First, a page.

Sun | May 22, 2022

Biden administration officially withdraws vaccine rule

Published:Tuesday | January 25, 2022 | 4:56 PM
Protesters gather for a rally against COVID-19 vaccine mandates in front of the Lincoln Memorial in Washington, Sunday, January 23, 2022. On Tuesday, January 25, 2022, the Biden administration said it has officially withdrawn a rule that would have required workers at big companies to get vaccinated or face regular COVID testing requirements. (AP Photo/Patrick Semansky, File)

The Biden administration has officially withdrawn a rule that would have required workers at big companies to get vaccinated or face regular COVID testing requirements.

The Occupational Safety and Health Administration confirmed the withdrawal Tuesday.

But the agency said it still strongly encourages workers to get vaccinated.

In early November, OSHA announced a vaccine-or-test mandate for companies with at least 100 employees. The rule, which would have impacted more than 80 million US workers,  was originally set to go into effect on January 4.

But numerous states and business groups challenged the rule in court.

On January 13, the Supreme Court halted the plan.

In a 6-3 ruling, the court's conservative majority concluded that OSHA had overstepped its authority.

“OSHA has never before imposed such a mandate. Nor has Congress,″ the court's majority wrote.

"Indeed, although Congress has enacted significant legislation addressing the COVID-19 pandemic, it has declined to enact any measure similar to what OSHA has promulgated here.”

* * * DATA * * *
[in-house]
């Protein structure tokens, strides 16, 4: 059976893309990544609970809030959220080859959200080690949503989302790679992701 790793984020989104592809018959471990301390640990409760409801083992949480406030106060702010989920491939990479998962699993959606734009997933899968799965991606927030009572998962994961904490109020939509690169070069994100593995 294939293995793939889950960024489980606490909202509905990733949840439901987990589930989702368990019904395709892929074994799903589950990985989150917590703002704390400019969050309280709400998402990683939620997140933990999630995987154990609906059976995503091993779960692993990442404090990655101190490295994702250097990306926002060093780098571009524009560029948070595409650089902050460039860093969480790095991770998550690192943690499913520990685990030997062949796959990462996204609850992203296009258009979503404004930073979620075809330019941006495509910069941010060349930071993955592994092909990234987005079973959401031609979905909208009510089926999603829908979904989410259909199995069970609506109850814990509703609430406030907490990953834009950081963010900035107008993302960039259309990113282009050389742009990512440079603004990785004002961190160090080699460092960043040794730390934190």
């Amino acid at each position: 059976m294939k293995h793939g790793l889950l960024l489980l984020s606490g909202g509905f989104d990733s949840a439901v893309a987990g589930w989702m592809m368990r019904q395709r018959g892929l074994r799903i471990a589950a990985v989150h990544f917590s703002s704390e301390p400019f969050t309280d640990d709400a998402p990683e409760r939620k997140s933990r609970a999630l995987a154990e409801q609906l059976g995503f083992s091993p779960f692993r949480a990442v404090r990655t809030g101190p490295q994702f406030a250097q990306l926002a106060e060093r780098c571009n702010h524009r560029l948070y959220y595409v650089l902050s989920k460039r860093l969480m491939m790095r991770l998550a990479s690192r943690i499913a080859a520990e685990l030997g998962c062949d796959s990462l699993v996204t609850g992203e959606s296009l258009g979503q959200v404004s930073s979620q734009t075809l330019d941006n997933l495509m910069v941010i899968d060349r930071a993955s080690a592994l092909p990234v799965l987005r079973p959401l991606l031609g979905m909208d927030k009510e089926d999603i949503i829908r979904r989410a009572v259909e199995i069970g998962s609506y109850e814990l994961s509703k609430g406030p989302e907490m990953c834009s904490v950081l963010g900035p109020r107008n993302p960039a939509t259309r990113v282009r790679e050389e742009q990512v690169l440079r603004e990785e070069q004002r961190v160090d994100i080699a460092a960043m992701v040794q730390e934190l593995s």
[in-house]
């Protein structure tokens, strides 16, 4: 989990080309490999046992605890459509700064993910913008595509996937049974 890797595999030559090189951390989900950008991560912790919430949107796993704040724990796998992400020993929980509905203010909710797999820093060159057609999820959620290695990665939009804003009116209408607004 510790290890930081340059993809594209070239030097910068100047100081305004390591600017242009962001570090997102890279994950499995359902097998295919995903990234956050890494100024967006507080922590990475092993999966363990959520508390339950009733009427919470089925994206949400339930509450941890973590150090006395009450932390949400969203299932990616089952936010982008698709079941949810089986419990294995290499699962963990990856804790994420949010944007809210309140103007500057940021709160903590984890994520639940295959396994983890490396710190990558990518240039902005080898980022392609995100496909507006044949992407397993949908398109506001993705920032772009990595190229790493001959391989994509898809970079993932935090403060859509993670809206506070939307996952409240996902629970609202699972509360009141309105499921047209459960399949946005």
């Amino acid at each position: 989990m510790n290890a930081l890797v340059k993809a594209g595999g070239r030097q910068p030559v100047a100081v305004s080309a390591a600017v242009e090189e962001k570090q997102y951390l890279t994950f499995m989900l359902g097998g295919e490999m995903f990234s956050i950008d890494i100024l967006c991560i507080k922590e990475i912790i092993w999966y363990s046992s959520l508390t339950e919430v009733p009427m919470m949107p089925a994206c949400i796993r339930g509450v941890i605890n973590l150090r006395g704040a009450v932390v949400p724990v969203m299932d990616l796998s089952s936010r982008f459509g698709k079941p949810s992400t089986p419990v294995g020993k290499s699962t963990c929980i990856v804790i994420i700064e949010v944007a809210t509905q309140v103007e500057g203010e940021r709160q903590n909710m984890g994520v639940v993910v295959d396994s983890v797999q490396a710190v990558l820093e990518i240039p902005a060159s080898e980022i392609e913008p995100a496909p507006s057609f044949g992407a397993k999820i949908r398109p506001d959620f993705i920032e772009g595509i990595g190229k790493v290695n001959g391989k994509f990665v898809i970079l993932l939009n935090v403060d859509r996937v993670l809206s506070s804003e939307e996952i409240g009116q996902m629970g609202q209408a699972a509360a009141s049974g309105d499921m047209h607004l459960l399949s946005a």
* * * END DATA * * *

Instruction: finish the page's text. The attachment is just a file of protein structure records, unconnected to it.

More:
The justices left in place a vaccine mandate for health care providers who receive federal Medicare or Medicaid funding.

That rule affects 10.4 million workers.

US corporations have been split over whether to mandate employee vaccinations. United Airlines began requiring vaccines in August; the company says 99% of its workers have been vaccinated or have requested medical or religious exemptions.

Tyson Foods, which also announced a mandate in August, says 96% of its workers were vaccinated by a Nov. 1 deadline.

But other big businesses, including Starbucks and General Electric, scrapped previously announced vaccine mandates for their employees after the Supreme Court's ruling.

OSHA indicated that the rule could return in some form.

While it is no longer an enforceable standard, it remains a proposed rule, OSHA said. For now, the agency said it will prioritise the health care mandate.

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